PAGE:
I am happiest when my world is diverse. And I want my boys to grow up thinking that friends come in every shape, gender, color, physical ability, and personality. When they were younger, I took them to the parks where the immigrant families came for day trips, up from Chicago. A lot of the locals in our lily-white resort town told us to avoid them on weekends, but I wanted my sons to smell different cooking, hear different languages, and play with every kind of kid. So many families welcomed my wild, gregarious sons, and seemed delighted with the mingled laughter and fun of their children and mine.

When they ran over to ask if they could play with a new friend, I asked them to point out at least one of the kids’ parents. They would point vaguely, eager to return to the game, and say, “His dad is the one in the green shirt” or “His mom has long hair.” I would follow their little pointing finger, and as often than not, the man in the green shirt was also black, or the woman with long hair was dressed in a sari. But those things didn’t register as different enough to remark upon, and skin color was irrelevant, next to the possibility of a new playmate.

Am I wrong to be proud of that? I don’t want to seem self-congratulatory. But teaching values to kids is such a fraught proposition, and the way they treat others–especially perfect strangers–is one of the real litmus tests for whether your lessons are sinking in. They’re a big part of why I want to expand my circle of friends and contacts to include more people of color. The indifference to difference doesn’t last forever. It’s time for me to put my body and heart where my values are, for them to see.


Pride and Prejudice

My nine-year-old son Connor finishes the partial hospitalization program that saved his life this spring on Friday. He’ll return to school, and his beloved friends and teachers and staff, for the last eleven days of the year. It’ll be a lovely reunion–he’s determined to surprise them on Tuesday–and he’ll get to show off the amazing new self-control and trigger management he’s developed, in a manageable, boundaried time period.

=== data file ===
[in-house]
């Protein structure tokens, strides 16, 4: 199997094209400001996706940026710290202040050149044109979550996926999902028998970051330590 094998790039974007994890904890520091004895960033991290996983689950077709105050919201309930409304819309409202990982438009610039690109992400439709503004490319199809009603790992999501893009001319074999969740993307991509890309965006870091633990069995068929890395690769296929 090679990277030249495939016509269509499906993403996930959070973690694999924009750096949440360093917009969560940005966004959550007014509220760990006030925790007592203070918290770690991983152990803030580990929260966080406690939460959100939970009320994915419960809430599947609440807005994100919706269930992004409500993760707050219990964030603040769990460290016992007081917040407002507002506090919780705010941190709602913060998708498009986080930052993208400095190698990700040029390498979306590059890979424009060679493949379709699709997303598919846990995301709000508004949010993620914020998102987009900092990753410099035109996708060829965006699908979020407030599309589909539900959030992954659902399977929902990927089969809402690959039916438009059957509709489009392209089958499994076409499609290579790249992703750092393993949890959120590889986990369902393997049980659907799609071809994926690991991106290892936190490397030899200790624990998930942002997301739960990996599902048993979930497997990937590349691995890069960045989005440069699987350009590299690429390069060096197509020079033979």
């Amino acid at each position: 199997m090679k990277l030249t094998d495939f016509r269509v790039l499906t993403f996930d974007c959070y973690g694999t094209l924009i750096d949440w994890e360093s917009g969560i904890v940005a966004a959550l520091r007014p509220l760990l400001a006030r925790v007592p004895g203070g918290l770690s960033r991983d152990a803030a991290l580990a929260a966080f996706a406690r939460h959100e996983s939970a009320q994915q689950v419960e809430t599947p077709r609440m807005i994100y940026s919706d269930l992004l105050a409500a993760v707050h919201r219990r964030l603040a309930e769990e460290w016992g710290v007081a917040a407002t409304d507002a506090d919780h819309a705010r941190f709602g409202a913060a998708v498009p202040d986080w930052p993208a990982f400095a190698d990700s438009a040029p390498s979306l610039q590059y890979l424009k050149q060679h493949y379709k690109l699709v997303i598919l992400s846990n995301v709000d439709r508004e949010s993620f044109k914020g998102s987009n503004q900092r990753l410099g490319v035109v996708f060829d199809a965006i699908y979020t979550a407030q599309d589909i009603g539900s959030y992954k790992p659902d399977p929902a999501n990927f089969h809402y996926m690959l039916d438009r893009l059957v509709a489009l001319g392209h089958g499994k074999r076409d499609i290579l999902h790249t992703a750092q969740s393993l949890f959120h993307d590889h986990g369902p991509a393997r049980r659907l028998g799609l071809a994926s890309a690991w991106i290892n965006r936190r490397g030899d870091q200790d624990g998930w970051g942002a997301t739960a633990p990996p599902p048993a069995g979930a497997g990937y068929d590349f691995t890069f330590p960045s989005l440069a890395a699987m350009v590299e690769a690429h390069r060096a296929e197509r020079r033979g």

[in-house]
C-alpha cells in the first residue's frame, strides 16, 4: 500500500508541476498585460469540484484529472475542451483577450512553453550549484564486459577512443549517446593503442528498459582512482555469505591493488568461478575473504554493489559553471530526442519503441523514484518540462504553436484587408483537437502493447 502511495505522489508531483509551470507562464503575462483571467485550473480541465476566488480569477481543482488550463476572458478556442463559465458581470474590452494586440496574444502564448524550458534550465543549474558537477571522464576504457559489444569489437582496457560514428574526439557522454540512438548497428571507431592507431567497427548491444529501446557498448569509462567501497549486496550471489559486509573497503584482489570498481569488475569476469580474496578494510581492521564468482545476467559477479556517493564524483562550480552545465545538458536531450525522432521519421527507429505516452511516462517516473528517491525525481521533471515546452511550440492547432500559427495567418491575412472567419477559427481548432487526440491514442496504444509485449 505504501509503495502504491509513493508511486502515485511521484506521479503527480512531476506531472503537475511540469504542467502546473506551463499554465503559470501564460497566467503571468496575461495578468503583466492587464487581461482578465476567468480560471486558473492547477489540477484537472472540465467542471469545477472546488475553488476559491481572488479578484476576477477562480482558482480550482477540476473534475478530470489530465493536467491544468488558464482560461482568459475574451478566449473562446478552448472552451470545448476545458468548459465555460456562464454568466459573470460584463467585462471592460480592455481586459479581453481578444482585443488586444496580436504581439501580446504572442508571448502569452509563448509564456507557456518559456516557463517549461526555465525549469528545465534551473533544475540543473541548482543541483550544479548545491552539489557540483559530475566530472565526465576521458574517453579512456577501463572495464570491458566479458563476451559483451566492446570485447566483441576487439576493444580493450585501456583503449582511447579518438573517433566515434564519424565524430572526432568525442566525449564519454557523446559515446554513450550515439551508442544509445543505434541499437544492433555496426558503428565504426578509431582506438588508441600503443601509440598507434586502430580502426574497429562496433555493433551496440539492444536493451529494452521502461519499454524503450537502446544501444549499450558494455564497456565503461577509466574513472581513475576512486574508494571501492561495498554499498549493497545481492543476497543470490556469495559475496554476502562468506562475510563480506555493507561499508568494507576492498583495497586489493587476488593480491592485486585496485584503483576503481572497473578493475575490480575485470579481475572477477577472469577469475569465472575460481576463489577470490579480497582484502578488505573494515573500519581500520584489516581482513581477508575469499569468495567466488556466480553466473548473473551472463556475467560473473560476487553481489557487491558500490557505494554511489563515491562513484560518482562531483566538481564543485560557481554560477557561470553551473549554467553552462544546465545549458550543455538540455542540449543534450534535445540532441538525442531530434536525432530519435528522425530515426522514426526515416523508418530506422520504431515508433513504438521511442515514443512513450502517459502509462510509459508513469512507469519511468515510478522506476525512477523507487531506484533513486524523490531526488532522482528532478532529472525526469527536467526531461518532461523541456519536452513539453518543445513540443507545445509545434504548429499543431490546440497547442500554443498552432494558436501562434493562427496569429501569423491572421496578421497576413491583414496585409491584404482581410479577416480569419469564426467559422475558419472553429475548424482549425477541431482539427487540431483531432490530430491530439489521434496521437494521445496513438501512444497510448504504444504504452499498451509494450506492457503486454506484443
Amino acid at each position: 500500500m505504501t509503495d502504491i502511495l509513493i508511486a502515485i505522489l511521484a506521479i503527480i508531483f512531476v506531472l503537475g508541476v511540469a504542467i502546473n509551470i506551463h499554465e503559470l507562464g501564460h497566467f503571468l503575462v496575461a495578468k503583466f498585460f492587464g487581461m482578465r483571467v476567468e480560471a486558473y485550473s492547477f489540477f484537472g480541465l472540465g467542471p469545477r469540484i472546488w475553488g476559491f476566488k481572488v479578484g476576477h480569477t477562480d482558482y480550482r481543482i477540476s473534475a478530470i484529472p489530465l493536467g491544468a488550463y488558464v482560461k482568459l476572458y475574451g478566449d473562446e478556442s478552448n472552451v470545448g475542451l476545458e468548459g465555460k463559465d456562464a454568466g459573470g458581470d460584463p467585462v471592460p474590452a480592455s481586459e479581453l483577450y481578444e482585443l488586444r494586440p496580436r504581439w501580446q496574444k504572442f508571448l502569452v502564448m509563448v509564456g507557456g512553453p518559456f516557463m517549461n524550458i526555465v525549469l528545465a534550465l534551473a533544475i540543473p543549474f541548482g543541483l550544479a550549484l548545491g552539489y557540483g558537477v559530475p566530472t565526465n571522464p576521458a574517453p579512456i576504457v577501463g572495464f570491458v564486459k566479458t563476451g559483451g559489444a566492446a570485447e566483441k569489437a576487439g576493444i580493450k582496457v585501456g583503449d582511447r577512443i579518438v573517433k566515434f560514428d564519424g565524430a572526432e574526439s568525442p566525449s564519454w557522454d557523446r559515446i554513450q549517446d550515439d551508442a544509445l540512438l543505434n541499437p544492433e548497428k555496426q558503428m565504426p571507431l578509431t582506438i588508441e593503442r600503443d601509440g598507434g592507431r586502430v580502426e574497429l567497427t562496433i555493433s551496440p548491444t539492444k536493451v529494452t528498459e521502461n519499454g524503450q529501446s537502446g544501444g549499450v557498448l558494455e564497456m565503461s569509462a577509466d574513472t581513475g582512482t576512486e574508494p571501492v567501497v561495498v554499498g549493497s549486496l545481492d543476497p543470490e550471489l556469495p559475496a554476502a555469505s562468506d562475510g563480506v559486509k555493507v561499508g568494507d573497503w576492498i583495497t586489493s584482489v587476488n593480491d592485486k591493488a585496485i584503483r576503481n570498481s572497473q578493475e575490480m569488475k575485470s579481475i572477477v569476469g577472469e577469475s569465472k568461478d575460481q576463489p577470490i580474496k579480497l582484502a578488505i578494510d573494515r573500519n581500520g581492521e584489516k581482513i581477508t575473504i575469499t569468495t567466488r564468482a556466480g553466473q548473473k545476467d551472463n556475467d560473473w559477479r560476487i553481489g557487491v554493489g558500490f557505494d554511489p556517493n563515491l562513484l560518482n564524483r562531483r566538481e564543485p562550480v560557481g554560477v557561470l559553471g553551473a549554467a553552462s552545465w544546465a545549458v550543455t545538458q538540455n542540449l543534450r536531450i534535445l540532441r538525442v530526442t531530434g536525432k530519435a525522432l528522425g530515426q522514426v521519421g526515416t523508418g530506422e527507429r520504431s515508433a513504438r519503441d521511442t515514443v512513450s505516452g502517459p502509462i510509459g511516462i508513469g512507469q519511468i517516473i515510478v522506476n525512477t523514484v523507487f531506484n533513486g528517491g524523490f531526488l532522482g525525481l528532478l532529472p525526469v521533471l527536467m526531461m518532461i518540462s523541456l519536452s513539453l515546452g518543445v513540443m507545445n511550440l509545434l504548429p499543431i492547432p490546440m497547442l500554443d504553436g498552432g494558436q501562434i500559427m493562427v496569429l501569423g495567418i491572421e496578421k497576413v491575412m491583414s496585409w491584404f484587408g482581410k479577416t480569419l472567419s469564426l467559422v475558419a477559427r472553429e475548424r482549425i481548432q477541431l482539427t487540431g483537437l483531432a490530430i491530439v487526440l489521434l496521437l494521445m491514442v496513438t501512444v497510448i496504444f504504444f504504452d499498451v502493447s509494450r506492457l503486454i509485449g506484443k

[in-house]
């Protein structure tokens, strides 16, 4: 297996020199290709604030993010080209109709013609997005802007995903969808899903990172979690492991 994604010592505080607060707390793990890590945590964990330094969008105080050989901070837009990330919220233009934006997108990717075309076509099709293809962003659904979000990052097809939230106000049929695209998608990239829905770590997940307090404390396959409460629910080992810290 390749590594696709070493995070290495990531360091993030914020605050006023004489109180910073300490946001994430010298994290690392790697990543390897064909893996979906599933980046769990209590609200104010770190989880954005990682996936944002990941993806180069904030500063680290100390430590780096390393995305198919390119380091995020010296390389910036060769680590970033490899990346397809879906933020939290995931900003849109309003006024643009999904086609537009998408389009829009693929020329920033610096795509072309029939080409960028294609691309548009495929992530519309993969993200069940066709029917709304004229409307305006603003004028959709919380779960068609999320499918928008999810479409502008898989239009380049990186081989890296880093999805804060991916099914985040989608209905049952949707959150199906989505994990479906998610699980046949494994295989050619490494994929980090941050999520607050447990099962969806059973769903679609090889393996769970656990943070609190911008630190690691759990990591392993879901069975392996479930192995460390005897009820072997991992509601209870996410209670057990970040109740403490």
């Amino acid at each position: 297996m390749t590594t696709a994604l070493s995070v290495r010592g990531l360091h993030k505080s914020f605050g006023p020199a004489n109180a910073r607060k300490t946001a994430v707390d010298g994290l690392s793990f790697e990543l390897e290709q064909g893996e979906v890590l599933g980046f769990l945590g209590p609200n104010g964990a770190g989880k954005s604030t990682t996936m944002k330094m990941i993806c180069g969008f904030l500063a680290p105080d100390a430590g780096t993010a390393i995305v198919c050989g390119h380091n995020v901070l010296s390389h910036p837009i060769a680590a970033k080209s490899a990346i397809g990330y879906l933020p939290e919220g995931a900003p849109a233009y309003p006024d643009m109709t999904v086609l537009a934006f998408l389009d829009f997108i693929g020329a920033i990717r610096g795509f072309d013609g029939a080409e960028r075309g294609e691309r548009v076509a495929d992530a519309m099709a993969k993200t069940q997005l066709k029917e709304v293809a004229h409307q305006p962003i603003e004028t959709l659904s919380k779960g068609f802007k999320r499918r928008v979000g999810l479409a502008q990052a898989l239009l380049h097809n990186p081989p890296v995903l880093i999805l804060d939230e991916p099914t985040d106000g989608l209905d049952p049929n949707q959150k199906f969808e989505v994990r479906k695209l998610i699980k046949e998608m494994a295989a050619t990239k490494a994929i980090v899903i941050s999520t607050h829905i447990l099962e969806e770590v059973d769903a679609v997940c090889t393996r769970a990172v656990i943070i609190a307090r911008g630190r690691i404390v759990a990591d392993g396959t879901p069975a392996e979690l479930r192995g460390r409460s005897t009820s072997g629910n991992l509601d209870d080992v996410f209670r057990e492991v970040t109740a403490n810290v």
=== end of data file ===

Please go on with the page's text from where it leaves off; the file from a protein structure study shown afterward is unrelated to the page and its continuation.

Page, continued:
As part of his evaluation and treatment in the program, Connor was tested on a wide battery of skills and scales. Most irritating of these tests was a tear-your-hair-out boring attention test that required TWELVE FULL MINUTES of participation to determine a baseline. We laughed at the irony of his twice quitting an attention test because it bored him, but as soon as he tried it with someone to tell him to keep going, the test revealed no attention span issues.

Connor's first-place winning science fair project this year, about predicting compressive strength of materials based on their atomic structure.

Equally unsurprising to us were the results of his IQ test. He scored 136. Now, officially, there’s no “cutoff” for “genius level” anymore in the updated IQ scoring, but 136 puts him into the 99th Percentile for kids his age. In other words, only one percent of nine-year-olds score higher than that. His vocabulary and reading level is that of a 12th grader. According to a new study, that’s two grades higher than the average of the U.S. Congress.

This kid is staggeringly intelligent. Which comes as news to absolutely no one who’s ever met him. I feel far less proud than affirmed. These scores only quantify the bar that we’ve always felt we have to rise to as his parents. The doctor who evaluated him repeatedly emphasized how unusual Connor’s mind really is–the words “exceptional,” “exceed,” and “excellent” appear frequently throughout the write-up, and he urges several times that Connor receive gifted and talented services.

What did shock us in this evaluation was the statement that immediately followed the quantitative elements: “Connor indicates that he enjoys role-play games, which I would strongly advise against, given how these activities can result in him being more obsessed with fantasy than reality. Connor should be devoting his time and effort to normal activities socially, recreationally, and athletically that would be pursued by a nine-year-old.” Further down, he returns to this point: “Repeatedly, I witness children like Connor becoming consumed with fantasy and role-playing games, derailing their social and emotional development and ignoring ‘normal’ endeavors. The result is a pattern of unusual or atypical interests that ultimately are not shared by their peers, causing them to be viewed as unusual, odd, or atypical and, therefore, contributing to social rejection and emotional alienation.”